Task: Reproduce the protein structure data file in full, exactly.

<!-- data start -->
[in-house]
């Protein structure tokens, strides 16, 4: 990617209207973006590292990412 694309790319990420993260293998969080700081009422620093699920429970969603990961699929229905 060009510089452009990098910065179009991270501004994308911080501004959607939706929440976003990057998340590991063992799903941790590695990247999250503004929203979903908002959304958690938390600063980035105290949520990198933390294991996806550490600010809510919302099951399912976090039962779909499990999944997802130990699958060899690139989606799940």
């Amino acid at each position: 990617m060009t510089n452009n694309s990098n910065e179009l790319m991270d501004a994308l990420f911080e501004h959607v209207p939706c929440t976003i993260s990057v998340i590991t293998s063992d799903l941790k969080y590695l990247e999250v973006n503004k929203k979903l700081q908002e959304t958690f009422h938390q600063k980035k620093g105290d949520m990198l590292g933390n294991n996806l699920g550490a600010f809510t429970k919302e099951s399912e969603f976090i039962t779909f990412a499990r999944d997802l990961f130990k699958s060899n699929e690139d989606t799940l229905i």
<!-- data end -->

[in-house]
């Protein structure tokens, strides 16, 4: 990617209207973006590292990412 694309790319990420993260293998969080700081009422620093699920429970969603990961699929229905 060009510089452009990098910065179009991270501004994308911080501004959607939706929440976003990057998340590991063992799903941790590695990247999250503004929203979903908002959304958690938390600063980035105290949520990198933390294991996806550490600010809510919302099951399912976090039962779909499990999944997802130990699958060899690139989606799940």
């Amino acid at each position: 990617m060009t510089n452009n694309s990098n910065e179009l790319m991270d501004a994308l990420f911080e501004h959607v209207p939706c929440t976003i993260s990057v998340i590991t293998s063992d799903l941790k969080y590695l990247e999250v973006n503004k929203k979903l700081q908002e959304t958690f009422h938390q600063k980035k620093g105290d949520m990198l590292g933390n294991n996806l699920g550490a600010f809510t429970k919302e099951s399912e969603f976090i039962t779909f990412a499990r999944d997802l990961f130990k699958s060899n699929e690139d989606t799940l229905i």